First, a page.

It was a little overwhelming to pick out one goal to analyze from the 4-4 goal fest that was the match between the Portland Timbers and the Seattle Sounders. Upon remembering this tweet from the weekend, however, I decided it was time to revisit a Stumptown Breakdown classic: the terribly executed set piece defending.
Here is the first goal of the game:
It's worth noting that Seattle earned their corner off a deflected shot by Osvaldo Alonso, which he had a chance to take thanks to a terrible giveaway from Diego Valeri. The Sounders also got their second goal thanks to a sloppy pass in the Timbers' half, this time by Norberto Paparatto. The Timbers have had more than their fair share of giveaways in dangerous spots and last weekend they got to see how a good offense will punish those mistakes.
Gonzalo Pineda swings the corner kick into the box, where Jalil Anibaba is wide open in front of the far post. In this case the replay is better than the original shot for showing how he got so open.
Both Anibaba and Clint Dempsey make their runs in from near the top of the box, while the entire Timbers defense is watching the ball and doing what they would probably call "zonal marking" and what I would call "not marking." Everyone has their backs to these to players. I'm not certain that Will Johnson is aware of Dempsey's presence until Seattle's multimillion dollar man bumps into him. No one really seems to notice Anibaba until he has the ball.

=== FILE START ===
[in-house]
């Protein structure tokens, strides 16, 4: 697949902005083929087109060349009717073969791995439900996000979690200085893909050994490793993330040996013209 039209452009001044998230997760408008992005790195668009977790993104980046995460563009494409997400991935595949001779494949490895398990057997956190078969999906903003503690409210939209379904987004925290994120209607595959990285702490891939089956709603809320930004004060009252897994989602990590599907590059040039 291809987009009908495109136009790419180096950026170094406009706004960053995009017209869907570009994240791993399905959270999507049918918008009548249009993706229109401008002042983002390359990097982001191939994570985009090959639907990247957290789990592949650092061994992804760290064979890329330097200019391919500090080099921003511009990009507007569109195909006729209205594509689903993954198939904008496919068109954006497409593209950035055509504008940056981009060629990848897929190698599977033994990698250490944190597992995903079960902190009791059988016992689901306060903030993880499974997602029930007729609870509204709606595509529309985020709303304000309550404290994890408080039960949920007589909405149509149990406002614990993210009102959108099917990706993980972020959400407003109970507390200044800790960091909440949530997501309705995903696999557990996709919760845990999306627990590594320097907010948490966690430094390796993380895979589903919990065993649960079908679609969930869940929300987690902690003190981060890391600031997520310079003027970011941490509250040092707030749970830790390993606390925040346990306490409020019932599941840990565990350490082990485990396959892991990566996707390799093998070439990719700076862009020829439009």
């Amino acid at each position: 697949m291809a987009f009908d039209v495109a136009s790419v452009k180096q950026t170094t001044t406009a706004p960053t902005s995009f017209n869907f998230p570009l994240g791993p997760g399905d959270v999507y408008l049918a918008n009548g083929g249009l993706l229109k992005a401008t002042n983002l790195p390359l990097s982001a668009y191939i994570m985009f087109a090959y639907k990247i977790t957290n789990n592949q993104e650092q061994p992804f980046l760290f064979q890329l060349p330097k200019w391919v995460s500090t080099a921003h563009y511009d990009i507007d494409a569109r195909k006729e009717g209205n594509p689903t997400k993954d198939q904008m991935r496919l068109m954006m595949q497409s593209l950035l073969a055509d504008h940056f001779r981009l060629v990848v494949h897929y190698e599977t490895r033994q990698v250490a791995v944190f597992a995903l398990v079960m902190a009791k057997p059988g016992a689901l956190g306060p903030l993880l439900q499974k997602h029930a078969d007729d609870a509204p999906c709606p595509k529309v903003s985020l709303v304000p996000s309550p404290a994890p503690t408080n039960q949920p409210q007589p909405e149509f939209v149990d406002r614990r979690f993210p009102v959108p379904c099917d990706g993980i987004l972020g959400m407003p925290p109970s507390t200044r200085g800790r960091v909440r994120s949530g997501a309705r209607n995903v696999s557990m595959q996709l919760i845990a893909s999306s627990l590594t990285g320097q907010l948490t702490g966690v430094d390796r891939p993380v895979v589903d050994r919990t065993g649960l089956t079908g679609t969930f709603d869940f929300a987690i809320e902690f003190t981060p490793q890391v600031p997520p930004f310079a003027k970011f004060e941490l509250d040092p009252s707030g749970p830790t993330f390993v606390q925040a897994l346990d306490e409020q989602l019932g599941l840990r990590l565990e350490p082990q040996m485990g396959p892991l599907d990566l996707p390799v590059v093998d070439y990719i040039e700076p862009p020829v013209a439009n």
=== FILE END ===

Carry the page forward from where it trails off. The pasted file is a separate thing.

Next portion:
Anibaba takes one touch to send the ball back towards the goal. I think Set Piece Defending 101 teaches you that you need to be aware of both the ball and the player you're marking, and maybe one or two Timbers are doing that, while everyone else is just watching the ball. Once again, I think the replay angle gives a good view of the problem.
Both Michael Harrington and Pa Modou Kah seem focused exclusively on the ball, so that Harrington has allowed Kenny Cooper to drift away from him and Kah is leaving Obafemi Martins all alone right in front of the goal. Both of those players are people who you would ideally like to see marked in the box.
With both of them open, of course Seattle is going to score. Cooper easily pokes the ball home at the back post.
There were a couple games this season where I would have said the Timbers set piece defending was looking better. Though the Philadelphia Union scored their goal on set piece, it was an anomaly in a game where the Timbers were frequently winning the first ball and clearing out of the box quickly. Similarly, against Chicago and Colorado, set pieces were not the biggest defensive problem. But then the second goal by Dallas was reminiscent of 2013 set piece defending as the Timbers struggled to clear the ball and paid the price. So I don't know if this is a slip-up or a relapse, but it's infuriating.
It's possible that the real theme here isn't set pieces (we'll see about that as the season goes on) so much as the Timbers' failures to mark key players in a variety of situations. I talked about this last week when the Timbers got caught watching the ball and left Blas Perez unmarked. Caleb Porter mentioned it in his press conference over the weekend because it wasn't just a problem on this goal--Dempsey scored his two run-of-play goals under virtually no pressure from the Timbers' defense.
I don't know whether you pin this on a lack of communication, general disorganization, individual errors, or some combination of the three. In his press conference, it seemed like Porter was attributing the goals largely to individual errors, but when your whole back line is making frequent individual errors, it seems like there might be a bigger problem.